'He's Bringing Great Sadness
to Our Home'

Operation Rescue founder Randall Terry talks about his gay son.

Continued from page 3

You say in your piece you've offered to get him treatment for it.
I have to believe that people can change, otherwise I deny the Gospel, and I will not do that.

"I'm proud of him in a number of ways. Right now he's bringing great sadness to our home and embarrassment to our family."

Your son says that he'd be living a lie even if he went through treatment to correct his behavior, that the feelings wouldn't go away. He said he had asked you whether you wanted him to live that way.
I don't remember that, but what I would say to him or to anyone is that you might feel like stealing a Porsche, but as long as you don't act out on it, you're not going to get in trouble. I think a lot of us have feelings from time to time that are rather dark. But it's our behavior that we can modify. So if you're asking me, would I prefer my son live a celibate life? Then the answer is yes.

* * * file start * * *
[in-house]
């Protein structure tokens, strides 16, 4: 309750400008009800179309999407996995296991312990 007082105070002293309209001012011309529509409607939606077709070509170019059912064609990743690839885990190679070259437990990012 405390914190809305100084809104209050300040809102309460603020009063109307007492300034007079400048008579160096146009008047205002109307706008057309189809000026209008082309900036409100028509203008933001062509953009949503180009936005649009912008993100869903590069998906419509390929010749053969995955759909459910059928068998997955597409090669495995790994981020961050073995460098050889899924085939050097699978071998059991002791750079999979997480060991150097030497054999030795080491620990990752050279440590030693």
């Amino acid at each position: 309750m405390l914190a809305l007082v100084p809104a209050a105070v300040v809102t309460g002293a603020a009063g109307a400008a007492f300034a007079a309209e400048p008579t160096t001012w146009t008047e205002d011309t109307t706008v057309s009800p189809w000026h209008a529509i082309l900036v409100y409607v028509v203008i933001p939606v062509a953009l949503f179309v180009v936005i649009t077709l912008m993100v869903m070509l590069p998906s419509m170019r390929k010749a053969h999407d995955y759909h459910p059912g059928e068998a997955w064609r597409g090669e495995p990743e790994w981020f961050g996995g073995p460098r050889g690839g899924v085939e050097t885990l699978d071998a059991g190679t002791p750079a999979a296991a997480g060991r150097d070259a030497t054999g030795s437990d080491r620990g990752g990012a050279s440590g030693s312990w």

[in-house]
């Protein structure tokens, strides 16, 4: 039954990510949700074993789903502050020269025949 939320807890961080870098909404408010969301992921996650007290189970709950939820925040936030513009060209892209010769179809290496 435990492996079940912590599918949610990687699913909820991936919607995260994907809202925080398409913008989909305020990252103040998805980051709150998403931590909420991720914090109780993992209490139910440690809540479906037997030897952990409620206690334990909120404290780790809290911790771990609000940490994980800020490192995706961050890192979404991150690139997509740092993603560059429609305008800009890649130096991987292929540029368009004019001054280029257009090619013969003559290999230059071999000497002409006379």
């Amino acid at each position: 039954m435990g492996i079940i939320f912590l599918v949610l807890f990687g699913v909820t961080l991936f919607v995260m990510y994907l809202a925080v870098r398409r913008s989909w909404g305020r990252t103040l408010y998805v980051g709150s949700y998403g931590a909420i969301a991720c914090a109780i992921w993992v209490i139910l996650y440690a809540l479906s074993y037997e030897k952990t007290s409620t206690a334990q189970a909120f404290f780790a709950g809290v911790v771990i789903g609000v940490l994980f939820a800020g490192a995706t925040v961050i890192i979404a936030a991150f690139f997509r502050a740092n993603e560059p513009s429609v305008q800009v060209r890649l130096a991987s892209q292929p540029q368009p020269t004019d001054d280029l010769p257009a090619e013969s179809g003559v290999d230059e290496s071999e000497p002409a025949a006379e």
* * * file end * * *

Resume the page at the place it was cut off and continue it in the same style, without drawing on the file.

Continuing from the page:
Why are some people given to homosexual feelings while others aren't?
I think most of it is behavioral. A crisis occurred in their youth. I've heard that 90 percent of lesbians were assaulted in their youth. It's not quite as high for males. But I believe that a traumatic event happened for most of them in their youth, whether it involved sexual molestation or abuse or viewing pornography, an absent father, or a sexual contact in the pubescent years. God did not design the human being to have these things happen and then to function as if everything was fine.

Do you think it's his homosexuality that has produced the litany at the end of your piece--the DWI, the bad checks, the dropping out of school?
I don't know.

How do you go about continuing contact with him--the third course you mentioned. Would you mention this every time you see your son?
I don't know, I have to think it through. We're taking it one day at a time.

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